Dr. Alanna O'Malley from Leiden University is a Fulbright Research Scholar at the History Department for the Fall semester 2017. She is a historian of the United Nations, decolonization in Africa, Congo, the Cold War and internationalism, with a PhD from the European University Institute (EUI) in Florence. She holds a position as Assistant Professor of History and International Relations at Leiden University and has previously been a Visiting Scholar at New York University in 2009 and a Kathleen Fitzpatrick Visiting Fellow at the Laureate Research Program in International History at the University of Sydney in Spring 2017. Her first book, ‘The Diplomacy of Decolonisation, America, Britain and the United Nations during the Congo crisis 1960-1964’ will be published in 2018 with Manchester University Press.


Thursday, January 18

Looking Back and Looking Forward

Lecturer: Professor Williams


Tuesday, January 30

Challenges to the Liberal World Order: Unreformed International Institutions

Lecturer: Professor Williams


Thursday, February 1

Challenges to the Liberal World Order: Populism

Lecturer: Professor Williams


Tuesday, February 6

Challenges to the Liberal World Order: Resurgent Authoritarianism

Lecturer: Professor Williams


Thursday, February 8

Challenges to the Liberal World Order: Violent Extremism

Lecturer: Professor Williams


Tuesday, April 17

Regional Approaches to World Order: Africa/ Global Governance: Legitimacy and Efficacy

Lecturer: Professor Williams


Thursday, April 19

Regional Approaches to World Order: The Middle East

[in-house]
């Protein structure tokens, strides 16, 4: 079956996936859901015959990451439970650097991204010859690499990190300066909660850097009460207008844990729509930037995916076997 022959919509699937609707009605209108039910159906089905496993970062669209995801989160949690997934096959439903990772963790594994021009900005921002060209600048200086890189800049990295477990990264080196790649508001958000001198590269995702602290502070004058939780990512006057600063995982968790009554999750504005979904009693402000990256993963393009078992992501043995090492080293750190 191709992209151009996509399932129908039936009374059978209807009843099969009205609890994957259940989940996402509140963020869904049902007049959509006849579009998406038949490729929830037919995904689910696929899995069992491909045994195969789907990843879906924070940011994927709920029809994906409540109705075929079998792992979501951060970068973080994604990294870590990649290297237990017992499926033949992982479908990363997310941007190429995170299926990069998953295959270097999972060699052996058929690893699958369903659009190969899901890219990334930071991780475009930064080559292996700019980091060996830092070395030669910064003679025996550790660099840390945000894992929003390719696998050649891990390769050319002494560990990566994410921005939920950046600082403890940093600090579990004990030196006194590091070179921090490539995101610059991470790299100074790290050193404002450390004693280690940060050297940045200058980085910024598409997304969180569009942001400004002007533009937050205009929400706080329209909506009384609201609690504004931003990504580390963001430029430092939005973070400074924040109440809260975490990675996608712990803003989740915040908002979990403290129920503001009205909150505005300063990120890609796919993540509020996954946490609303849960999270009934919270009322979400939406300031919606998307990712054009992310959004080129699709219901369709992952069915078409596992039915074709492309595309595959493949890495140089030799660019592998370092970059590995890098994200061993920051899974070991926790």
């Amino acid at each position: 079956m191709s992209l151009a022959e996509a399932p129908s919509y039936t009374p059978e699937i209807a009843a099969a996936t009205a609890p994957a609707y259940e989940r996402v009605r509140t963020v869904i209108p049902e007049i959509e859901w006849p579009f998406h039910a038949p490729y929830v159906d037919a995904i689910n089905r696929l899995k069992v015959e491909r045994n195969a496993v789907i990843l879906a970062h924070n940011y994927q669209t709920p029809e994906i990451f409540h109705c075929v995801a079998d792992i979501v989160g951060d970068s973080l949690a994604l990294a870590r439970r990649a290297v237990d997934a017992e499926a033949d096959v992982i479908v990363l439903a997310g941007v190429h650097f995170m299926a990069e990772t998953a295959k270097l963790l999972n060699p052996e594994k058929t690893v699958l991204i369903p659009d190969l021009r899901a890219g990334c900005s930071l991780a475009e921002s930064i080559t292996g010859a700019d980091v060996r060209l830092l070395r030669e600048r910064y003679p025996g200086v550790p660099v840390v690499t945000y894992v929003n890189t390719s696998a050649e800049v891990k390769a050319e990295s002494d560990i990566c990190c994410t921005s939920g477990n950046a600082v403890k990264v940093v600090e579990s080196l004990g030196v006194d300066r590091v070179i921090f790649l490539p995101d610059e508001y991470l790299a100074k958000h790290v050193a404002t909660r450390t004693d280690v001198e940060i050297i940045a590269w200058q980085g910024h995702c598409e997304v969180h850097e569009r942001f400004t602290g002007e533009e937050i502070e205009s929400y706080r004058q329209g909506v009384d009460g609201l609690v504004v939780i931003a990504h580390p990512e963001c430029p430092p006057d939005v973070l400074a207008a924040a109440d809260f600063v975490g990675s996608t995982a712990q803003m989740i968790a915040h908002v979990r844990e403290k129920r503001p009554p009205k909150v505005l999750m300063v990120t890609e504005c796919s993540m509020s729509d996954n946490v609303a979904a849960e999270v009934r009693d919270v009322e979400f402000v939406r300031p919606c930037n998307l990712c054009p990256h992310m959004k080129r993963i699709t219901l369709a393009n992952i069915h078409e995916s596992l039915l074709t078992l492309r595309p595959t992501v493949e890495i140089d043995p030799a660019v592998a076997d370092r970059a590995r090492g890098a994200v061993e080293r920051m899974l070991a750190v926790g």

Guest Lecturer: Nawaf Obaid

Nawaf Obaid is the Visiting Fellow for Intelligence and Defense Projects at the Belfer Center for Science and International Affairs at Harvard’s Kennedy School. He is also a weekly columnist for the pan-Arab daily, Al Hayat Newspaper. He is currently the CEO of the Essam and Dalal Obaid Foundation (EDOF). From 2004 to 2007, he was Special Advisor for Strategic Communications to Prince Turki Al Faisal, while Prince Turki was the Saudi Ambassador to the United Kingdom & Ireland, and then the United States. And from 2007 to 2011, he worked with the Saudi Royal Court, where he was seconded as a Special Advisor to the Saudi Information Minister. Most recently, he served as the Special Counselor to the Saudi Ambassador to the United Kingdom from 2011 to 2015. Obaid was a Visiting Fellow at the Belfer Center for Science and International Affairs from 2012 to 2017. He has been a Research Fellow at the Washington Institute for Near East Policy (WINEP), an Adjunct Fellow at Center for Strategic & International Studies (CSIS), and a Senior Fellow at the King Faisal Center for Research and Islamic Studies.


Tuesday, April 24

Regional Approaches to World Order: Asia

Guest Lecturer: Sung-Yoon Lee

Sung-Yoon Lee, Kim Koo-Korea Foundation Professor of Korean Studies, and Assistant Professor, teaches courses on Korea and U.S.-East Asia relations. He is a former Research Fellow with the National Asia Research Program, a joint initiative by the National Bureau of Asia Research and the Woodrow Wilson International Center for Scholars, and Associate in Research at the Korea Institute, Harvard University. In 2005, he launched at Harvard’s Korea Institute a new seminar series, the “Kim Koo Forum on U.S.–Korea Relations.” Recent publications include “North Korean Exceptionalism and South Korean Conventionalism: Prospects for a Reverse Formulation?” Asia Policy 15, “The Pyongyang Playbook,” Foreign Affairs, “Engaging North Korea: The Clouded Legacy of South Korea’s Sunshine Policy,” AEI Asian Outlook, and “Life After Kim: Preparing for a Post-Kim Jong Il Korea,” Foreign Policy. A frequent commentator on Korean affairs, Lee has appeared on BBC, NPR, PBS, PRI, CNN, ABC, NBC, CBC, NECN, Al Jazeera, among others, and has testified as an expert witness at the U.S. House of Representatives Committee on Foreign Affairs hearing on North Korea policy.


Thursday, April 26

The Future of the Liberal World Order

Lecturer: Professor Williams